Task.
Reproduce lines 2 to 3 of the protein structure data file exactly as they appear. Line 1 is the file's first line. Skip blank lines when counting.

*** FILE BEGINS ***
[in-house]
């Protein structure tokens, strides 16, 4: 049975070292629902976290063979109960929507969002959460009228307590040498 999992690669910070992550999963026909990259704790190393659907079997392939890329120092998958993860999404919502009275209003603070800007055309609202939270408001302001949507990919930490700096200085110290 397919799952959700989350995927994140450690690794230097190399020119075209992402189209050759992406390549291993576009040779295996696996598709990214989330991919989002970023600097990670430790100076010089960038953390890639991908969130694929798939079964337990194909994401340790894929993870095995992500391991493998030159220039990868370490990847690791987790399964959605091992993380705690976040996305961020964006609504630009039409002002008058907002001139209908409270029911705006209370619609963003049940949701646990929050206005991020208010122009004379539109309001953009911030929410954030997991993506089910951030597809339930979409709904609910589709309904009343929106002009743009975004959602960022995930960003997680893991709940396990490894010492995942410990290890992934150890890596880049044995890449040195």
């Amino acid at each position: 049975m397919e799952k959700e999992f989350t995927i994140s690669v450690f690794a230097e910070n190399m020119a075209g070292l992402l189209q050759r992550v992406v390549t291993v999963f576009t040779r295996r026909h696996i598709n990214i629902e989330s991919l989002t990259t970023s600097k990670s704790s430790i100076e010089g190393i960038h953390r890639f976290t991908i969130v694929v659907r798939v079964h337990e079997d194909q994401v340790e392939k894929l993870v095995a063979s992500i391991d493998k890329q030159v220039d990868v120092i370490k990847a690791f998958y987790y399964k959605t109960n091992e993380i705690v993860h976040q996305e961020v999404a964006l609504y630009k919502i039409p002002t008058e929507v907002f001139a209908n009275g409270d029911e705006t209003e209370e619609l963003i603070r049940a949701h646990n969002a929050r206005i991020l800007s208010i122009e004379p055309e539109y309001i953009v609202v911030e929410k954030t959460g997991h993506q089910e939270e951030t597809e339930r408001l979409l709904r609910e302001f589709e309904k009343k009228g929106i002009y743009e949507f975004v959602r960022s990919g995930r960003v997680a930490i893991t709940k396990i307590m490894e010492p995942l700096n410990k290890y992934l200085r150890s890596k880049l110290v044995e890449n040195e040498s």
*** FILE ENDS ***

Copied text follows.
């Protein structure tokens, strides 16, 4: 049975070292629902976290063979109960929507969002959460009228307590040498 999992690669910070992550999963026909990259704790190393659907079997392939890329120092998958993860999404919502009275209003603070800007055309609202939270408001302001949507990919930490700096200085110290 397919799952959700989350995927994140450690690794230097190399020119075209992402189209050759992406390549291993576009040779295996696996598709990214989330991919989002970023600097990670430790100076010089960038953390890639991908969130694929798939079964337990194909994401340790894929993870095995992500391991493998030159220039990868370490990847690791987790399964959605091992993380705690976040996305961020964006609504630009039409002002008058907002001139209908409270029911705006209370619609963003049940949701646990929050206005991020208010122009004379539109309001953009911030929410954030997991993506089910951030597809339930979409709904609910589709309904009343929106002009743009975004959602960022995930960003997680893991709940396990490894010492995942410990290890992934150890890596880049044995890449040195």
């Amino acid at each position: 049975m397919e799952k959700e999992f989350t995927i994140s690669v450690f690794a230097e910070n190399m020119a075209g070292l992402l189209q050759r992550v992406v390549t291993v999963f576009t040779r295996r026909h696996i598709n990214i629902e989330s991919l989002t990259t970023s600097k990670s704790s430790i100076e010089g190393i960038h953390r890639f976290t991908i969130v694929v659907r798939v079964h337990e079997d194909q994401v340790e392939k894929l993870v095995a063979s992500i391991d493998k890329q030159v220039d990868v120092i370490k990847a690791f998958y987790y399964k959605t109960n091992e993380i705690v993860h976040q996305e961020v999404a964006l609504y630009k919502i039409p002002t008058e929507v907002f001139a209908n009275g409270d029911e705006t209003e209370e619609l963003i603070r049940a949701h646990n969002a929050r206005i991020l800007s208010i122009e004379p055309e539109y309001i953009v609202v911030e929410k954030t959460g997991h993506q089910e939270e951030t597809e339930r408001l979409l709904r609910e302001f589709e309904k009343k009228g929106i002009y743009e949507f975004v959602r960022s990919g995930r960003v997680a930490i893991t709940k396990i307590m490894e010492p995942l700096n410990k290890y992934l200085r150890s890596k880049l110290v044995e890449n040195e040498s």